LO Wing Han, Henrietta
Senior Merchandising Manager
The Club, HKT Limited
Dublin, the capital of Ireland, is the country's centre of finance and commerce. Apart from low corporate tax, the National Policy Statement on Entrepreneurship contributes to rapid increase in the number of business births and a lower rate of unemployment.
Major corporations visited
We first visited the Guinness Enterprise Centre (GEC) where the programme manager introduced to us Ireland's Industrial and Enterprise Development Policy and explained how the centre empowers entrepreneurs to start and scale, develop and sustain their businesses. At the Centre, we also met two young CEOs from new start-ups, Go!21 and BeeInstant, who recounted their start-up journeys. They told us how GEC acted as a catalyst for their business growth.
We met three more start-up companies at Dublin City University on another day — Chasing Returns, Aylien, and HealthBeacon. Chasing Returns provides tools (PlayMaker and GamePlan) for learning how to improve trading discipline and create better trading habits. Aylien makes use of four key processes: Sentiment Analysis, Categorization, Extraction, and Processing to generate optimal hashtags for social sharing. For eight years, Aylien has been using artificial intelligence to collect, analyse and understand huge amounts of text content, and give recommendations to their clients. HealthBeacon demonstrated how their smart tools managed medication and recorded patients’ medication journeys.
There are some traditional businesses in Ireland. We visited Waterfall Farm which has been in the Keegan family for around 300 years. The farm is owned by full-time sheep farmer Michael Keegan who runs the sheep farming business on his own together with two shepherd dogs.
Pharmaceuticals and chemicals are key industries in Ireland. On the last day of our trip, we visited the National Institute for Bioprocessing Research and Training (NIBRT). This Centre is so unique; it provides training and research solutions for the global biopharmaceutical manufacturing industry. The training centre offers different kinds of training, making use of its up-to-date facility. In 2018, they served 4,300 trainees through over 100 courses.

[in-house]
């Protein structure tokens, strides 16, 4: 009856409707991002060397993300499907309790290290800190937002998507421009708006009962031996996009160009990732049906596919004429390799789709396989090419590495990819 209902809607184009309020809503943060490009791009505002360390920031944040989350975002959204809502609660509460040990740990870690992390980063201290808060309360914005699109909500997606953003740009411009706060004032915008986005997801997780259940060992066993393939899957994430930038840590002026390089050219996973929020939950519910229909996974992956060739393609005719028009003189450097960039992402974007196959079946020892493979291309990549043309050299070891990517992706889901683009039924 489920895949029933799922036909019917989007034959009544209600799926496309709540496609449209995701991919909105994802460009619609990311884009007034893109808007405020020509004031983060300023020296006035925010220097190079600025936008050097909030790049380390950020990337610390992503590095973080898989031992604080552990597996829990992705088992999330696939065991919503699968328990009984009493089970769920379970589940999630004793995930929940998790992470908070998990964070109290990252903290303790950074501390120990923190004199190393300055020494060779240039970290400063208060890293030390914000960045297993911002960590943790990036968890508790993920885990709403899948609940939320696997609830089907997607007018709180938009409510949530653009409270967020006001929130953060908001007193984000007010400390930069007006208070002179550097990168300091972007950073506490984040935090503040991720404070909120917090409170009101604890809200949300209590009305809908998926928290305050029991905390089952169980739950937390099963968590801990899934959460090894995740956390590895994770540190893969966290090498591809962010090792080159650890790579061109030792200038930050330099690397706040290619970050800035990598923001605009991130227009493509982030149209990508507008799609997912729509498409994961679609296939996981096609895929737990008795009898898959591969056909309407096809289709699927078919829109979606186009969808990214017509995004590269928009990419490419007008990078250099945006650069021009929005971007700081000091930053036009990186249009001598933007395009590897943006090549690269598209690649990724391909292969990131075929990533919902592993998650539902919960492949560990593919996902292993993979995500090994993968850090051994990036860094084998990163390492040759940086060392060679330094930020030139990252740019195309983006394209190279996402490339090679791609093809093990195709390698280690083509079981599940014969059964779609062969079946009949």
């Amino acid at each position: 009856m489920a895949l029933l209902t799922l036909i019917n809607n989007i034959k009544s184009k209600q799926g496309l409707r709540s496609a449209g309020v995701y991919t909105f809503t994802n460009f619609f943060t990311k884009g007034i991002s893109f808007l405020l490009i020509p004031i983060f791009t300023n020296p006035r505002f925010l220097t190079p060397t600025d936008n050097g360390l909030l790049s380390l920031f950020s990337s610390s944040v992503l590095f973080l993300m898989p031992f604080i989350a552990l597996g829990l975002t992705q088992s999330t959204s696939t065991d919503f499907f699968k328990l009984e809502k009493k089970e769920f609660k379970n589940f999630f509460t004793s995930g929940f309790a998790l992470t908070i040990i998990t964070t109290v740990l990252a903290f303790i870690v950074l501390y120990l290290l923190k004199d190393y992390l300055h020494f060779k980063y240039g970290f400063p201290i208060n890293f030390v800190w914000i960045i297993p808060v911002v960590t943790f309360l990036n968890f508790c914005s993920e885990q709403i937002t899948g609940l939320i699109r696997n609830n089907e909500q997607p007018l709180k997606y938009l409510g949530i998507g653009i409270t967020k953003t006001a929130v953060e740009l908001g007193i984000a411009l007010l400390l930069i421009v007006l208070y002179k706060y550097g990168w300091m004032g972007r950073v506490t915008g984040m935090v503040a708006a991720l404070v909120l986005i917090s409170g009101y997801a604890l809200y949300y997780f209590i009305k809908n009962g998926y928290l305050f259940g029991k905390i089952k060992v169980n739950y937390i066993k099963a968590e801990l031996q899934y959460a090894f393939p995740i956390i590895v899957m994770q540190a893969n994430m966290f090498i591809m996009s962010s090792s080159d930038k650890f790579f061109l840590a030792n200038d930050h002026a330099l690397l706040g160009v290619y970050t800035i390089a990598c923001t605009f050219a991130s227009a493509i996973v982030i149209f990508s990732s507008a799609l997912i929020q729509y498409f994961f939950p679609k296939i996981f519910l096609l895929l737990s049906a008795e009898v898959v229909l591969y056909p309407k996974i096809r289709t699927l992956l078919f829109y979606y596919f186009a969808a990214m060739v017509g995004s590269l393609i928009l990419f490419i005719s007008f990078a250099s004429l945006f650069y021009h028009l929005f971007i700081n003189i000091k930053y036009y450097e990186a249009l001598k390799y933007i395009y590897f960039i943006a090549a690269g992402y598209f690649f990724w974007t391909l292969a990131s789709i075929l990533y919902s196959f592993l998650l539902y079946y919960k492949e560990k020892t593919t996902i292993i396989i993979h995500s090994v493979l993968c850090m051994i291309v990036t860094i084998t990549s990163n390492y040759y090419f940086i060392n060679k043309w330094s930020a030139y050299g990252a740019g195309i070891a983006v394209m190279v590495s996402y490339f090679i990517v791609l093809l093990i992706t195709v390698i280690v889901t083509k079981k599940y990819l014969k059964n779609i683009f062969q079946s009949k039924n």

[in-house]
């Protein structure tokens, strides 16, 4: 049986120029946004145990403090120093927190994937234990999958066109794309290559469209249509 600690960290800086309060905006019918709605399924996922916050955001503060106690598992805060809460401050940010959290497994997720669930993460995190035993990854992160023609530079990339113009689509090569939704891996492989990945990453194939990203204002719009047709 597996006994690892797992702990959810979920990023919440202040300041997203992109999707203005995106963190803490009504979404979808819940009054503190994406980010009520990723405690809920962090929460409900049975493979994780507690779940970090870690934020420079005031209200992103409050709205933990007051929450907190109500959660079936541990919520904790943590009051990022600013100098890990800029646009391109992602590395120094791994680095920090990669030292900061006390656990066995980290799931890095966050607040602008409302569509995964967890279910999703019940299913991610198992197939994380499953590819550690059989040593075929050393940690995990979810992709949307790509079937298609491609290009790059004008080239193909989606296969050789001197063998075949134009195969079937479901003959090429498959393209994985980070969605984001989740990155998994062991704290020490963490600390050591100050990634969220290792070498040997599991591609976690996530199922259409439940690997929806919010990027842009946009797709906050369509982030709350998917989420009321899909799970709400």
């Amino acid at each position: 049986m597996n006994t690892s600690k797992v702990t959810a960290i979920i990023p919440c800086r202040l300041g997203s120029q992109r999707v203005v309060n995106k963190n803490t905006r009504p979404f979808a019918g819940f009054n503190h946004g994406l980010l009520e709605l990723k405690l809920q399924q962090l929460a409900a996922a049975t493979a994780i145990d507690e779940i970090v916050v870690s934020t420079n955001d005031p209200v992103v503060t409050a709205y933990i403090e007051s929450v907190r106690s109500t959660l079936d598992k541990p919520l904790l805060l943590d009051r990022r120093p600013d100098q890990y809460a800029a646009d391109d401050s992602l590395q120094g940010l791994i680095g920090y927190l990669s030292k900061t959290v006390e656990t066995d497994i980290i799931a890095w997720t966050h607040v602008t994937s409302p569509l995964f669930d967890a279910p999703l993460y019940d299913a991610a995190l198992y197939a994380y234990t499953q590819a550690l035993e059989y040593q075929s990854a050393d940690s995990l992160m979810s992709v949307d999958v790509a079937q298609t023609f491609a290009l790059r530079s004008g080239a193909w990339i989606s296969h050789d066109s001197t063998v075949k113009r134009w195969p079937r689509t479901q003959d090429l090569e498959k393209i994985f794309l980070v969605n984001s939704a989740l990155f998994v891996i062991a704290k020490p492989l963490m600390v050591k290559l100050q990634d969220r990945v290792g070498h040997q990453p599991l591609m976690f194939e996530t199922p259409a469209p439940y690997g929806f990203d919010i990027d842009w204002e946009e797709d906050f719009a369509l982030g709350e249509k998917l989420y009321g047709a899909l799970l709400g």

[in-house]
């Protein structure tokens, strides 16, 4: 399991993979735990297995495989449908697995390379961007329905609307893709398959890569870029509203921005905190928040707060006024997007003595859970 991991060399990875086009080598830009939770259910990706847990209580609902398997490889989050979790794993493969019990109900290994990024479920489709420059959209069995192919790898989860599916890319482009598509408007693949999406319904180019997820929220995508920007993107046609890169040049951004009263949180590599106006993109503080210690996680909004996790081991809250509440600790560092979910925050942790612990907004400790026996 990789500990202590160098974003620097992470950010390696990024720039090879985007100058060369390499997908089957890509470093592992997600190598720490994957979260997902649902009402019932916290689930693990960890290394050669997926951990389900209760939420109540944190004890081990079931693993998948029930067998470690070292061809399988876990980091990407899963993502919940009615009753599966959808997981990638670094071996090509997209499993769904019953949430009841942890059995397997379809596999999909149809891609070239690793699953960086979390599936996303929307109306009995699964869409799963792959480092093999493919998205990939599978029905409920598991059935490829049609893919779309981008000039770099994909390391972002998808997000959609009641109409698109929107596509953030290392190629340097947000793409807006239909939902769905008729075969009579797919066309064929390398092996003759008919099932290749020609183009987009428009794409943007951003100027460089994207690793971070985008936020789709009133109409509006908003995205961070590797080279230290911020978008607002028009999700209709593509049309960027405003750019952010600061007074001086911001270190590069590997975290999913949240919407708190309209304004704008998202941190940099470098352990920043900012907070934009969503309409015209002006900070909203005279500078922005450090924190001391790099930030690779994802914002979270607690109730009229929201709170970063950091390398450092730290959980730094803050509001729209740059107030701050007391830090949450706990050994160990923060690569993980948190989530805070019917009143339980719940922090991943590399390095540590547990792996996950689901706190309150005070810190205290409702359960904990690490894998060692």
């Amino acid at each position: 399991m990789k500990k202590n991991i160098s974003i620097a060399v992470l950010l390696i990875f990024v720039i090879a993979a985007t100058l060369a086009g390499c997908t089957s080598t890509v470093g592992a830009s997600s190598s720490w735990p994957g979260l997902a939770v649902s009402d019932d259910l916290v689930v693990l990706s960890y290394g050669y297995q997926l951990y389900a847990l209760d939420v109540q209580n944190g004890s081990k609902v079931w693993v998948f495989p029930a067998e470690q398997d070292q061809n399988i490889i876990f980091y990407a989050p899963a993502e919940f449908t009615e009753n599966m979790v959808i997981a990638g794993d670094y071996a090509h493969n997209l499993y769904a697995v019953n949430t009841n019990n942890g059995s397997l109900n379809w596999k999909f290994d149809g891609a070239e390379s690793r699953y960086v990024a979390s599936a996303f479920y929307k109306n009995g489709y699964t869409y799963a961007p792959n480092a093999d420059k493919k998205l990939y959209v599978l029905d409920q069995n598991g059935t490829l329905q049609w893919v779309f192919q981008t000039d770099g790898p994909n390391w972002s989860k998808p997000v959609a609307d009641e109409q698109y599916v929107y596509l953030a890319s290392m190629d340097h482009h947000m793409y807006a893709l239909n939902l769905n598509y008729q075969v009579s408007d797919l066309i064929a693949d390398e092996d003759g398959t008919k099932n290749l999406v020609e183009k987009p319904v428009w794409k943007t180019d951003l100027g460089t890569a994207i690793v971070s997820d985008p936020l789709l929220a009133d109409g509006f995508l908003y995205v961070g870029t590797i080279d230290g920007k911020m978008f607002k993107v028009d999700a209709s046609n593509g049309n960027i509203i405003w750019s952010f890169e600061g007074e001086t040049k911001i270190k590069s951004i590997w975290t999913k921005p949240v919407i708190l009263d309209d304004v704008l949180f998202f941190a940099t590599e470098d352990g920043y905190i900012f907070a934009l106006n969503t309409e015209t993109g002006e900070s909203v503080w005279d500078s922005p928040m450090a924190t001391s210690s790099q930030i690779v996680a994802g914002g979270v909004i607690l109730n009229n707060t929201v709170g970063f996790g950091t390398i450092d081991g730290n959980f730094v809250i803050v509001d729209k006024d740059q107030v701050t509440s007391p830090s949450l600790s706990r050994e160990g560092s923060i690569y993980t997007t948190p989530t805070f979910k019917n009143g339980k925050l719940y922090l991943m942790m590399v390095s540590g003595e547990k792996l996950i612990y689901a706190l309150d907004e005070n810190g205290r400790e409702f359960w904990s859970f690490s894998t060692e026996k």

Brexit poses a risk to all businesses in Ireland. We attended a lecture at Trinity Business School for a better understanding of the country's historical background, its social enterprise structure, and the potential impact of Brexit. Together with Trinity MBA students, we did a case study of peacebuilding organizations in a changing context, their missions and identities.
It was a valuable experience to talk face-to-face with CEOs and learn from their journeys of entrepreneurship. We came to know that the Irish government has been very supportive to young entrepreneurs in terms of providing resources, in particular special funding for woman entrepreneurs. Apart from that, we became aware of the similarities between Ireland and Hong Kong, including the fact that both of us have a colonial background. One difference is that Ireland will be directly influenced by Brexit, probably causing changes in business and the economy.